Mankind's greatest engineering achievements: Bridges
Concrete.TV presents a selection of some of mankind’s greatest engineering achievements in bridge construction.
The Akashi Kaikyō Bridge in Akashi Strait, Japan connects Japan’s mainland with the Awaji island.
It took 2 millions workers and 10 years of construction before what is with a length of 1,991 meters until today the longest suspension bridge in the world, was completed in 1998.
One million pounds of steel and 83,000 pounds of glass were assembled on site in order to complete the Grand Canyon Skywalk in Arizona, United States. It is strong enough to support the equivalent of 71 fully loaded 747 airplanes or 71 million pounds. The 1219 meters high structure was completed in 2007.
With a total height of 343 meters, the Millau Viaduct in Millau, France is the world’s tallest bridge. The construction costs until its completion in 2004 amounted to $412 million dollars. Good thing the viaduct’s lifespan is expected to be 120 years.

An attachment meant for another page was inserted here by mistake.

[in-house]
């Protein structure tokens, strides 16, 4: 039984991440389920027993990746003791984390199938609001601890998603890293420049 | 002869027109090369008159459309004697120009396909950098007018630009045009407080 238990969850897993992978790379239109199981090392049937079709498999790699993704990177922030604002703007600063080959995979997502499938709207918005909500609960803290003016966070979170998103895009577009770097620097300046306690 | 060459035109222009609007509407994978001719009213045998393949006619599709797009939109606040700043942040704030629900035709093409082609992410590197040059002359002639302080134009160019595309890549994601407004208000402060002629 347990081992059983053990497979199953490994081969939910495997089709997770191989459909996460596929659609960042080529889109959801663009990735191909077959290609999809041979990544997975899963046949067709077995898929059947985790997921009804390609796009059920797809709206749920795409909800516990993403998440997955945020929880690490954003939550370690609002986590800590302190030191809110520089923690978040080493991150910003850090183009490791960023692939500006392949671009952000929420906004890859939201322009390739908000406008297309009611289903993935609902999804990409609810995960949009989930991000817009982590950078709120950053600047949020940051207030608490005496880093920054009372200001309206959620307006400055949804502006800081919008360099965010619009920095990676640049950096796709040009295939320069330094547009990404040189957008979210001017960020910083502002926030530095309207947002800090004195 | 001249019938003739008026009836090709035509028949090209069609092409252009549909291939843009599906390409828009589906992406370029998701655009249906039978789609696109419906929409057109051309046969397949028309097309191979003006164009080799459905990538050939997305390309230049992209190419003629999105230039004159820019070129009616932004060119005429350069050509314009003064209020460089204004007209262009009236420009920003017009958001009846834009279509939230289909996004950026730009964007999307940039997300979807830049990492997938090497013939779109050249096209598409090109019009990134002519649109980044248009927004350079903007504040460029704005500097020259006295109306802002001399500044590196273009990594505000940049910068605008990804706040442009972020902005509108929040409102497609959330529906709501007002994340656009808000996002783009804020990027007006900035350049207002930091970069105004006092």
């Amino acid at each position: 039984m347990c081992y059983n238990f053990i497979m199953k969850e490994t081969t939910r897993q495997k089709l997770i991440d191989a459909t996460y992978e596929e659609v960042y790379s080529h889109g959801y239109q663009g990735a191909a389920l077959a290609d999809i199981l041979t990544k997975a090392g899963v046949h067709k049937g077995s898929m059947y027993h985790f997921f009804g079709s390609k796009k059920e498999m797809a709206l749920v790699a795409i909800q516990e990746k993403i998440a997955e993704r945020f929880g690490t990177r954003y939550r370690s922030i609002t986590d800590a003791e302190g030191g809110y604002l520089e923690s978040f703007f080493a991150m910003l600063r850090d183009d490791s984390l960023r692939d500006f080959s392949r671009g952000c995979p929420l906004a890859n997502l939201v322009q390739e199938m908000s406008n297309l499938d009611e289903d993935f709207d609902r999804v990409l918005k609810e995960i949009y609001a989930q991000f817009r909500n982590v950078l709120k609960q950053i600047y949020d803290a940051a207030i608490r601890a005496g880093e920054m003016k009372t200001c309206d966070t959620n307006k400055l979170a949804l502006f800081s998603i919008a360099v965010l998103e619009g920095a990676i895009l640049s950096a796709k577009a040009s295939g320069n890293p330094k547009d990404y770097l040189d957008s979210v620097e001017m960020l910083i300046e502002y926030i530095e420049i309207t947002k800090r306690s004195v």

The Golden Gate Bridge in San Francisco, United States was considered by many experts as “the bridge that couldn’t be built”. Huge amounts of concrete, 128,747 kilometers of wire and 600,000 rivets proved them otherwise. The mammoth project was completed in 1937.
The concrete mix for the Confederation Bridge in Prince Edward Island, Canada had to be 60 % stronger than most due to wind, waves and snow. With a purpose-built floating crane to put 65 reinforced concrete piers in place, Canada’s smallest province was connected to the mainland in 1997.
25 of mankind’s greatest engineering achievements
By Tamara Hinson, for CNN
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